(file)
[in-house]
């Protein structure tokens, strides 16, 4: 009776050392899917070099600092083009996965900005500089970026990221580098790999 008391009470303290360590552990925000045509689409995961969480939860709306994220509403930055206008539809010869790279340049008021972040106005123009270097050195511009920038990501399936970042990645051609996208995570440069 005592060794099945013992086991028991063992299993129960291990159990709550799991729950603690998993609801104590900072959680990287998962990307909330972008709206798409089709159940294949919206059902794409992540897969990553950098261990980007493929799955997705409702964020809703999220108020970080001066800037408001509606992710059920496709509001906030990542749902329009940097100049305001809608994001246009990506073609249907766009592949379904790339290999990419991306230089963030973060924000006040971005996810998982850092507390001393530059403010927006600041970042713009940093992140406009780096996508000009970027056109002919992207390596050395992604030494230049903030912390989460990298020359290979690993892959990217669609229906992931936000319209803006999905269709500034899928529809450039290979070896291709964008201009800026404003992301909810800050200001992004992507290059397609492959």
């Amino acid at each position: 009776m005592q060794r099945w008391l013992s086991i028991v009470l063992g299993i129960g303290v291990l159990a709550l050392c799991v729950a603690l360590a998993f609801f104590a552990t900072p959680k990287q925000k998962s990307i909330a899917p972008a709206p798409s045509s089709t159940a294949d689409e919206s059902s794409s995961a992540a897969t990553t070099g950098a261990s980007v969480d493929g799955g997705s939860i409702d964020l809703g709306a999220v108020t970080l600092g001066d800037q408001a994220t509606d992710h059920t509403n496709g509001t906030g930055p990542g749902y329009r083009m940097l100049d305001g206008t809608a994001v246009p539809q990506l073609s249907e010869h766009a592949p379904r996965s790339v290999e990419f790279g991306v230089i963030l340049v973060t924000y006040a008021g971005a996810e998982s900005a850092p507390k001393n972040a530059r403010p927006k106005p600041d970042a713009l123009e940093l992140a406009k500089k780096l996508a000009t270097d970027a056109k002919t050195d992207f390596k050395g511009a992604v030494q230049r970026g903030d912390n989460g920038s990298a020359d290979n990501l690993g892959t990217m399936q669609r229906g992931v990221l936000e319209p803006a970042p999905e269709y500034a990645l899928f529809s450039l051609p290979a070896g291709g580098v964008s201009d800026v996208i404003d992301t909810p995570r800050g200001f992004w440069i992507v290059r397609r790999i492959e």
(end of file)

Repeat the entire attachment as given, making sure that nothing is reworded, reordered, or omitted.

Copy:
[in-house]
């Protein structure tokens, strides 16, 4: 009776050392899917070099600092083009996965900005500089970026990221580098790999 008391009470303290360590552990925000045509689409995961969480939860709306994220509403930055206008539809010869790279340049008021972040106005123009270097050195511009920038990501399936970042990645051609996208995570440069 005592060794099945013992086991028991063992299993129960291990159990709550799991729950603690998993609801104590900072959680990287998962990307909330972008709206798409089709159940294949919206059902794409992540897969990553950098261990980007493929799955997705409702964020809703999220108020970080001066800037408001509606992710059920496709509001906030990542749902329009940097100049305001809608994001246009990506073609249907766009592949379904790339290999990419991306230089963030973060924000006040971005996810998982850092507390001393530059403010927006600041970042713009940093992140406009780096996508000009970027056109002919992207390596050395992604030494230049903030912390989460990298020359290979690993892959990217669609229906992931936000319209803006999905269709500034899928529809450039290979070896291709964008201009800026404003992301909810800050200001992004992507290059397609492959």
């Amino acid at each position: 009776m005592q060794r099945w008391l013992s086991i028991v009470l063992g299993i129960g303290v291990l159990a709550l050392c799991v729950a603690l360590a998993f609801f104590a552990t900072p959680k990287q925000k998962s990307i909330a899917p972008a709206p798409s045509s089709t159940a294949d689409e919206s059902s794409s995961a992540a897969t990553t070099g950098a261990s980007v969480d493929g799955g997705s939860i409702d964020l809703g709306a999220v108020t970080l600092g001066d800037q408001a994220t509606d992710h059920t509403n496709g509001t906030g930055p990542g749902y329009r083009m940097l100049d305001g206008t809608a994001v246009p539809q990506l073609s249907e010869h766009a592949p379904r996965s790339v290999e990419f790279g991306v230089i963030l340049v973060t924000y006040a008021g971005a996810e998982s900005a850092p507390k001393n972040a530059r403010p927006k106005p600041d970042a713009l123009e940093l992140a406009k500089k780096l996508a000009t270097d970027a056109k002919t050195d992207f390596k050395g511009a992604v030494q230049r970026g903030d912390n989460g920038s990298a020359d290979n990501l690993g892959t990217m399936q669609r229906g992931v990221l936000e319209p803006a970042p999905e269709y500034a990645l899928f529809s450039l051609p290979a070896g291709g580098v964008s201009d800026v996208i404003d992301t909810p995570r800050g200001f992004w440069i992507v290059r397609r790999i492959e």